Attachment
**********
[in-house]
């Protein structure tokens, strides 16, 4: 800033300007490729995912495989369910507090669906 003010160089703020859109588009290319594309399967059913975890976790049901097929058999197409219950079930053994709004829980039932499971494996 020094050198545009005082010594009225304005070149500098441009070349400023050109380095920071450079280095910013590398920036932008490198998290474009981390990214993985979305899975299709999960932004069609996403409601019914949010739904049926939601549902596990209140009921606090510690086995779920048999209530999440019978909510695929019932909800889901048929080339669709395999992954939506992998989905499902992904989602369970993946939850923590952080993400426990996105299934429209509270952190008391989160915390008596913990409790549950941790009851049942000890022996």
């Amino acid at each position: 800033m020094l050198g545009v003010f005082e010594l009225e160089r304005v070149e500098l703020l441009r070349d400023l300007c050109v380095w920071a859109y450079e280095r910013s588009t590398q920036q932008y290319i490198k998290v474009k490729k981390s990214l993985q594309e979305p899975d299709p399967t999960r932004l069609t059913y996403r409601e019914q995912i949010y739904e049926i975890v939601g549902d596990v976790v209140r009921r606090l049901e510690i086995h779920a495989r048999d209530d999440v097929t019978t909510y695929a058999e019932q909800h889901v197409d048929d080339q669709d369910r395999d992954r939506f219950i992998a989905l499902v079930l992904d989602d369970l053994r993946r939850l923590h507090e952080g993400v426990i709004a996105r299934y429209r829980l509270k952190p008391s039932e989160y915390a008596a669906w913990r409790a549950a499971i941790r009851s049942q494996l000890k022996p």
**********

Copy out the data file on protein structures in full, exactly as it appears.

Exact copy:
[in-house]
């Protein structure tokens, strides 16, 4: 800033300007490729995912495989369910507090669906 003010160089703020859109588009290319594309399967059913975890976790049901097929058999197409219950079930053994709004829980039932499971494996 020094050198545009005082010594009225304005070149500098441009070349400023050109380095920071450079280095910013590398920036932008490198998290474009981390990214993985979305899975299709999960932004069609996403409601019914949010739904049926939601549902596990209140009921606090510690086995779920048999209530999440019978909510695929019932909800889901048929080339669709395999992954939506992998989905499902992904989602369970993946939850923590952080993400426990996105299934429209509270952190008391989160915390008596913990409790549950941790009851049942000890022996």
């Amino acid at each position: 800033m020094l050198g545009v003010f005082e010594l009225e160089r304005v070149e500098l703020l441009r070349d400023l300007c050109v380095w920071a859109y450079e280095r910013s588009t590398q920036q932008y290319i490198k998290v474009k490729k981390s990214l993985q594309e979305p899975d299709p399967t999960r932004l069609t059913y996403r409601e019914q995912i949010y739904e049926i975890v939601g549902d596990v976790v209140r009921r606090l049901e510690i086995h779920a495989r048999d209530d999440v097929t019978t909510y695929a058999e019932q909800h889901v197409d048929d080339q669709d369910r395999d992954r939506f219950i992998a989905l499902v079930l992904d989602d369970l053994r993946r939850l923590h507090e952080g993400v426990i709004a996105r299934y429209r829980l509270k952190p008391s039932e989160y915390a008596a669906w913990r409790a549950a499971i941790r009851s049942q494996l000890k022996p």